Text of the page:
Personal and political views on Brexit aside, the task for BCS is to understand how to plan for a successful digital future outside the EU. David Evans, BCS Director of Policy and Communities, presents some thoughts on what the BCS community could do, and how you can get involved in the conversation.
Since the referendum result in favour of leaving the European Union, BCS members have been in dialogue about the issues and opportunities that arise from this change in relationship between the UK and Europe. Much uncertainty remains, but there are a number of clear objectives for UK government, business, the profession and wider society to aim for. Most of the issues are not new, but are heightened, more urgent, or modified as a result of this change of course.
Our primary conclusion is that the UK’s future success outside the EU will be underpinned by our choices on major digital issues.
It is essential for the UK that data relationships between people, corporations and governments work for the common good. Data relationships underpin and increasingly define our citizenship as well as commerce and private life. This is by its very nature a global issue, and one where the UK has incredible opportunity to lead change, drive growth, and support a fair society.
Issues to consider:
Move beyond a data protection compliance mind-set to seeing personal data relationships as a strategic opportunity.This is a serious issue. There are countless reports that highlight the issues around personal data, but there is a need for a more sustained and deeper look at the opportunities, issues, and way forward. Could this be the time for us to try something with a larger scale? Perhaps a Royal Commission on personal data? We need to be aiming for a step-change in UK ambition as a leader in global data protection and exploitation. How personal data operates requires big changes. If we could mobilise a selection of those who wield the power in large organisations to work together to produce a business case on data usage; and including MPs and civil servants in that conversation, we would have a powerful starting point. The issues of our personal wellbeing, economic activity, citizenship, not to mention a huge potential market for new data products, make a powerful case for a successful public/private partnership.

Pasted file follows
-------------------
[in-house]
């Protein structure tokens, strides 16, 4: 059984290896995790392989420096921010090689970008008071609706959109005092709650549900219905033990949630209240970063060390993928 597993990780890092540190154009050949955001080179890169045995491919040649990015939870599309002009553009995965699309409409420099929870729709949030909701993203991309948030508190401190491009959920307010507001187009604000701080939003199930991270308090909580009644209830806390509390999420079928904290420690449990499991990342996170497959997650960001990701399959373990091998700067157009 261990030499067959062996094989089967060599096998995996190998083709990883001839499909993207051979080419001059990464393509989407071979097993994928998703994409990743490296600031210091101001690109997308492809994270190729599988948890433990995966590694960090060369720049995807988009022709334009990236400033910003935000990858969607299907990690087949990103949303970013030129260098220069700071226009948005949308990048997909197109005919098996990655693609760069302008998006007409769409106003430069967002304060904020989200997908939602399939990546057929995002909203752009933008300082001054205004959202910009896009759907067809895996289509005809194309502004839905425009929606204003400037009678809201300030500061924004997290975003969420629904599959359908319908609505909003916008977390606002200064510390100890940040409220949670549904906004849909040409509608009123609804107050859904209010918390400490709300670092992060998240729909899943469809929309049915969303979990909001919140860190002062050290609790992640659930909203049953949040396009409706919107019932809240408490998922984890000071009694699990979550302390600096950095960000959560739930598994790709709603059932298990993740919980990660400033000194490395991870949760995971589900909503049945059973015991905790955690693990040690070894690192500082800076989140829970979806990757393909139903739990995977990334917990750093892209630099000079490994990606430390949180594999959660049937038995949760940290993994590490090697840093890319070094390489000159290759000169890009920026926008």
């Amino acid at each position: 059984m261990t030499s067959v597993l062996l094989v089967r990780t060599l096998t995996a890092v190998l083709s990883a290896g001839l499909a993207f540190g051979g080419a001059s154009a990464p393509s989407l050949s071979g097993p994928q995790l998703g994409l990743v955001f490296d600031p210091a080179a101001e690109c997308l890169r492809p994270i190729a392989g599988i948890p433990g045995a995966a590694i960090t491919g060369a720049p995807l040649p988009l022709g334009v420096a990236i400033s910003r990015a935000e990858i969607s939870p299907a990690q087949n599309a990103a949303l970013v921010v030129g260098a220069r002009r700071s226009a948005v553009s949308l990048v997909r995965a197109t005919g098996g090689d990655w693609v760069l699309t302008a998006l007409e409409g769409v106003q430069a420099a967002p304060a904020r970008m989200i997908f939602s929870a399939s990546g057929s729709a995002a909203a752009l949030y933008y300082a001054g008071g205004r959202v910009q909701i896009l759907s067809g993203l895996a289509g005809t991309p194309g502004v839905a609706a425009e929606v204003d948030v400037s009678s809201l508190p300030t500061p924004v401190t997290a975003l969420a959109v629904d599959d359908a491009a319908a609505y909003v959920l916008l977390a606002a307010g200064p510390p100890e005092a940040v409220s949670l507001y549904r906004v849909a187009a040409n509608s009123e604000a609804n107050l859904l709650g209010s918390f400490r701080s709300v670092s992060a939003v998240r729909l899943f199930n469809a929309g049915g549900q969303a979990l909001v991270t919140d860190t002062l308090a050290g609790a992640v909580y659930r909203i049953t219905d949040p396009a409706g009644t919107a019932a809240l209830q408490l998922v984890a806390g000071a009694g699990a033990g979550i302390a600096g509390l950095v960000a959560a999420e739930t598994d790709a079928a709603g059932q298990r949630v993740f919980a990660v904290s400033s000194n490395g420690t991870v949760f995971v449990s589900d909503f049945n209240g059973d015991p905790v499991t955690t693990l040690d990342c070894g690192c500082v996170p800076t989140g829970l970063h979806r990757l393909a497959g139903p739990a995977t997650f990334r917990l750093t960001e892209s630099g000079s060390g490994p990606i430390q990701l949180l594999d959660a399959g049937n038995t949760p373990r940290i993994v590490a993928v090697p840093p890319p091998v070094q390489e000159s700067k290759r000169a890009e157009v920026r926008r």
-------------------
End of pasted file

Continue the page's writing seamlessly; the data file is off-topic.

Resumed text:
From digital literacy to the most valuable digital talent, the UK’s growth and innovation is underpinned by the digital capability of its resident population. Every sector depends on it, and from transportation, finance, retail, health to public services, the future plans assume access to talent. Professionals in information security, data analytics, business architecture and analysis, software engineering and digital leadership (and many more) are ubiquitously required. As a result, the UK’s future will be constrained by this one factor. This is also a factor in the location choices for global digital businesses both large and small. A post-EU Britain will see a change in the competitive environment for talent, and will be in dire need of a range of capabilities simply to enact the changes as the UK leaves - as well as to support future growth and ambitions. Access to non-UK talent is essential as part of a solution that also majors in investment in education and training for the existing UK workforce.
Issues to consider:
Security - personal, corporate and national - and online criminal activity continues to grow in importance as both threat and opportunity. To secure a fair society, protect our critical infrastructure, and ensure the UK is an attractive place to do business, we need to maximise UK information security capability. The exit from the EU changes the international relationships and impacts priorities around information security. Current relationships, for example with Europol, will be affected, but what that means in practice is not clear. We will need to put together an integrated strategy to create a vibrant industry around information security. Part of that is building talent - again, amongst the existing workforce as well as new entrants - but this will require investment in research, business, government capability, and international co-operation.
Issues to consider:
The UK’s world-class academic computing community is one of the pillars of our economy and society. That community is under immediate threat because of the prospect of a changing environment outside the EU. This must be protected. BCS supports the Royal Academy of Engineering’s positions on a post-EU academic community.
The ambitions of every sector and every domain important to our society depends on future connectivity that we are not currently planning to deliver. Outside the EU the UK’s infrastructure will be benchmarked against international competition for infrastructure, and it does not benchmark well. The rationale and positive economic case for connectivity is unavoidable and clear. Yet despite this clarity, investment has been calibrated to the interests of the telecommunications sector, not the wider economy and public need. This needs to change.